This line of reasoning has impacted the design of incentive programs in two ways. First, potential beneficiaries are more strictly examined on a range of qualitative eligibility criteria. Such indicators range from certain high-quality requirements as to employment creation (e.g., level of education, fixed wage minimum), employees (e.g., hiring personnel from certain target groups, staff training) to the direct environment of the investment (e.g., sustainability measures, transfer of R&D, and technologies).
Secondly, sound and comprehensive “monitoring and evaluation” (M&E) frameworks have been implemented, tracing businesses which have been granted incentives to ensure a durable compliance with the agreed-on criteria on which the incentives have been awarded. This requires the formulation of “key performance indicators” (KPIs) and — when the investor does not comply with the KPIs — the enforcement of so-called “clawback mechanisms.” Clawback provisions can be enforced upon incentive beneficiaries in cases of noncompliance to (partly) refund or adjust the amount of awarded incentives.
The key takeaway is that each state has implemented tax incentive programs, although none is thoroughly monitoring and evaluating the performance of the incentives awarded under these programs.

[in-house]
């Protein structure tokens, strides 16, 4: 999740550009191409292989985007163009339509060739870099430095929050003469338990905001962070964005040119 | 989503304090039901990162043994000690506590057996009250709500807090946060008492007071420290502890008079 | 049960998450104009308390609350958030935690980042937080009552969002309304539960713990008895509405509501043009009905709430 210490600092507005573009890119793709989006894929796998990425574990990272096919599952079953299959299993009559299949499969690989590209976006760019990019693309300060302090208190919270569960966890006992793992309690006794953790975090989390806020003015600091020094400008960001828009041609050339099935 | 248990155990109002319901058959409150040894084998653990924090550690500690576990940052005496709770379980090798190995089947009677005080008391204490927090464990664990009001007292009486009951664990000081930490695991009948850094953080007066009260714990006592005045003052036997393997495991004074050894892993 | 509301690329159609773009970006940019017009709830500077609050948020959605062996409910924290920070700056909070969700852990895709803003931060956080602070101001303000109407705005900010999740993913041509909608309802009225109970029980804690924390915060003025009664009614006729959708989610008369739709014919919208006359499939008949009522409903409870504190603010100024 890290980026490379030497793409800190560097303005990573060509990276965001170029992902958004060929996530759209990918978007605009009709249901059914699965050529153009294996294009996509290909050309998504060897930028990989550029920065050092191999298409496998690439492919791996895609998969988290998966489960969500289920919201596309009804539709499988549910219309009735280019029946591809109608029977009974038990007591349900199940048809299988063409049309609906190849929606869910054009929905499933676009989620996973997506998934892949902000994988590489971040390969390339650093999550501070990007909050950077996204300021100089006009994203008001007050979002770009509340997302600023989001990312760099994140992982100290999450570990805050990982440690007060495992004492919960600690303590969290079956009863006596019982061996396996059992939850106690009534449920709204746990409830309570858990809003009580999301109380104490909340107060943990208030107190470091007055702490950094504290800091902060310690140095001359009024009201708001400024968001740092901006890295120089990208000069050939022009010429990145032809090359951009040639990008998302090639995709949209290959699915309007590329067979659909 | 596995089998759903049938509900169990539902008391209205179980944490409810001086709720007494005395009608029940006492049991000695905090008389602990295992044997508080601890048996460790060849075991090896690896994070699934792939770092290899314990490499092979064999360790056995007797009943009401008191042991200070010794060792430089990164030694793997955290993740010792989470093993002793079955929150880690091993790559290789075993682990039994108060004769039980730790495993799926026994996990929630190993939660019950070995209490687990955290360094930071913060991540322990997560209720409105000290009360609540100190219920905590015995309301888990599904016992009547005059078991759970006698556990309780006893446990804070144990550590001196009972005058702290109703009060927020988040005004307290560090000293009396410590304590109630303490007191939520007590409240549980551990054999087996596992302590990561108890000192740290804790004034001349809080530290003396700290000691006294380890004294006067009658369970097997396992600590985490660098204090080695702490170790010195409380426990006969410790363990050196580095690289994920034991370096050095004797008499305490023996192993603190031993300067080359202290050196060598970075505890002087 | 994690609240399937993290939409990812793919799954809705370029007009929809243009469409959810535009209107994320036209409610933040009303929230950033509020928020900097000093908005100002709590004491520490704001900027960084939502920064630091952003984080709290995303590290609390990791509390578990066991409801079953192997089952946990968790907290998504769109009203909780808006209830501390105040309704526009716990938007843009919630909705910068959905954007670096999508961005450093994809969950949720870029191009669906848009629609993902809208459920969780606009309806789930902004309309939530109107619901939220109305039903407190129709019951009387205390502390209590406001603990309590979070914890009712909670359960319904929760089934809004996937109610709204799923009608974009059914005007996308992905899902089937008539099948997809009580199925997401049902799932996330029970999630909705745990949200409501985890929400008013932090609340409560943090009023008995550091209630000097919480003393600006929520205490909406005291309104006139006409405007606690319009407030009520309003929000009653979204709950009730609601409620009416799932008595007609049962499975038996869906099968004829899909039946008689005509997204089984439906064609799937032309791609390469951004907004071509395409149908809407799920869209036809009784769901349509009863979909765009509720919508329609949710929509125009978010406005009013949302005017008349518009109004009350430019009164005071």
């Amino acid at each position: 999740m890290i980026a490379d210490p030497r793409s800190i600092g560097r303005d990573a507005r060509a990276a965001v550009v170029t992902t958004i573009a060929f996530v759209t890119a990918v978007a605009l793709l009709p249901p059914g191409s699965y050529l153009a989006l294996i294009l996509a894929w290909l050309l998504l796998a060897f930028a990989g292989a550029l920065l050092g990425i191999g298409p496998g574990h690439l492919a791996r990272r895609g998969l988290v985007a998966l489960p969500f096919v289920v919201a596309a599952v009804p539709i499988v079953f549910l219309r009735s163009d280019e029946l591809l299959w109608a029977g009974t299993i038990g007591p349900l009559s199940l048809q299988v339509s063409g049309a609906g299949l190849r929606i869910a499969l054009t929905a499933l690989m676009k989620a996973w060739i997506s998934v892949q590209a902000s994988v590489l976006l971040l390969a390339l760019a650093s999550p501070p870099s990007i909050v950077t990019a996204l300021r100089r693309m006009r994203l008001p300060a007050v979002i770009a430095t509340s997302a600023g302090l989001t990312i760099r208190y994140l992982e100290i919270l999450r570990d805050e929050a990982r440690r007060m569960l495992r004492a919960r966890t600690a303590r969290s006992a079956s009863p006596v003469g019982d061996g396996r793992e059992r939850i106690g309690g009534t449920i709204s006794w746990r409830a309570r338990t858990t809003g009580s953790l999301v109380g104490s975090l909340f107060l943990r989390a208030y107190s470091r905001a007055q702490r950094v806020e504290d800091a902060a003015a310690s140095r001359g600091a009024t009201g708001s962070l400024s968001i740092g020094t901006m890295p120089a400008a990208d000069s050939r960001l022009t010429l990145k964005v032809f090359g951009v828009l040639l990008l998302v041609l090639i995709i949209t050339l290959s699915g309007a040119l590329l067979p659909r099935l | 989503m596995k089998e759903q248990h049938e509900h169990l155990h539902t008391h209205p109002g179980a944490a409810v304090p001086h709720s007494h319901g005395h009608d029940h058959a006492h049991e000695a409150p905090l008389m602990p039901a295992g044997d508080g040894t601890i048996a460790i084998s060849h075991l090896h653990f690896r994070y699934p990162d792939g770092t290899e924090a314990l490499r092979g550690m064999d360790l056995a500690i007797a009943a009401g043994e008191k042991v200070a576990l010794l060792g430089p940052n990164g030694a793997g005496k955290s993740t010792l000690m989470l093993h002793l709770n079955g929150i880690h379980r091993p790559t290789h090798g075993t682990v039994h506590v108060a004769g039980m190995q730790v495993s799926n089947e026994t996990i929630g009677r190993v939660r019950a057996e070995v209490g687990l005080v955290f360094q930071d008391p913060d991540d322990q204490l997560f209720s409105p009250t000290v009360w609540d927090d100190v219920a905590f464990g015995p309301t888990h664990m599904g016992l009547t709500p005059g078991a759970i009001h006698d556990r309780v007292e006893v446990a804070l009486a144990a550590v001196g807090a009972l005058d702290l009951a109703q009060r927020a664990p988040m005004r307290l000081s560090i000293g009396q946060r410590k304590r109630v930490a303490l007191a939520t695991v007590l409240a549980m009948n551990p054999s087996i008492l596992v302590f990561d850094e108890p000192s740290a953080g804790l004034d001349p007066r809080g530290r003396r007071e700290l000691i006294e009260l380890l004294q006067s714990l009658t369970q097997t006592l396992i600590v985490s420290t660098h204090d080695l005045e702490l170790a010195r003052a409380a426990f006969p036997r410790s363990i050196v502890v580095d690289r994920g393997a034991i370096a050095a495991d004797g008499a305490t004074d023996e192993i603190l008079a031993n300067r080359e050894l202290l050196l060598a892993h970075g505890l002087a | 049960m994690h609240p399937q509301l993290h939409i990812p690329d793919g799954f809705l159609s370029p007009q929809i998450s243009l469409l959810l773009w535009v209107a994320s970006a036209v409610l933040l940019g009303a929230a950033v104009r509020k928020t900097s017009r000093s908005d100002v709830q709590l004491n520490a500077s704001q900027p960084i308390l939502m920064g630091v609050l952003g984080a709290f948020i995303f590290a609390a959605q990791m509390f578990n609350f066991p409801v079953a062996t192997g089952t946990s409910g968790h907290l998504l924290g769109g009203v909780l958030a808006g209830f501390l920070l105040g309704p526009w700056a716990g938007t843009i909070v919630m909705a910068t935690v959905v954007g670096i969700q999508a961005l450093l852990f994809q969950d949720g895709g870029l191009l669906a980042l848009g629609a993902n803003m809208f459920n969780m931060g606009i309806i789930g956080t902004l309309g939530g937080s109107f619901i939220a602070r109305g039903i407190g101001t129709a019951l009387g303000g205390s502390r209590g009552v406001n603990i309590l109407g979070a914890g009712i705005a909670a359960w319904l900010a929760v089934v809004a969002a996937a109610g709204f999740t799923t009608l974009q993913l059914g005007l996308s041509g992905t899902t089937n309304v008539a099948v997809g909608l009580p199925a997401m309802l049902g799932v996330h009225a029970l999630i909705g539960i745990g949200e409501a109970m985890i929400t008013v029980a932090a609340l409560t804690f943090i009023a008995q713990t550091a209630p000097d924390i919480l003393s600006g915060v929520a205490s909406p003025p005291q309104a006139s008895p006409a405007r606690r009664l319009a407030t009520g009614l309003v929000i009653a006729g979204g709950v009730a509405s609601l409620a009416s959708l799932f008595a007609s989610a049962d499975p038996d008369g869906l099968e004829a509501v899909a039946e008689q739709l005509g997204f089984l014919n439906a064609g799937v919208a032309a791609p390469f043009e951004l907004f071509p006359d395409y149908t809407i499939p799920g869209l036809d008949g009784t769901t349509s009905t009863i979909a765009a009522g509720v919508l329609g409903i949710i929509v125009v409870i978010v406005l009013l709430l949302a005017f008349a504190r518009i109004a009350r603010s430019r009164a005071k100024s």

Once Again, Are Incentives Good Corporate Practice?
Of course, going to the public sector for help usually means taking advantage of incentive or credit programs. Incentives and credits have had something of a mottled reputation for some time. For some, they are an effective way of building new clusters, bringing new investment or more commitment to an area that needs it. They can be characterized as tools to build upon a region’s existing strengths. Or, conversely, they can be described as corporate welfare — readily and commonly misused by corporations and the consultants who advise them. Such perceptions — if not properly addressed or managed — can cause significant near-term public relations problems as well as difficulties with government relations in the longer term.
However, well-designed and negotiated incentives are not a zero-sum game and should be included in some way in framing the relationship between the public and private sector. It is also important to understand that incentives need not be purely financial, but may — as has been implied elsewhere in this article — affect other risks that carry a financial implication.
When both a company’s and community’s goals are clear, the desired outcomes are realistic, and the responsibility of all parties expressly laid forth, benefits can be achieved for both the public and private sector. These incentives must be evaluated in the context of the community’s other business fundamentals, the company’s obligations under the program(s), and the potential risk of clawbacks so that the program complements the other reasons for considering the community. It is critically important that any knowledge gained in this negotiation be passed along to the team who will be responsible for the project execution and future operation for the new location.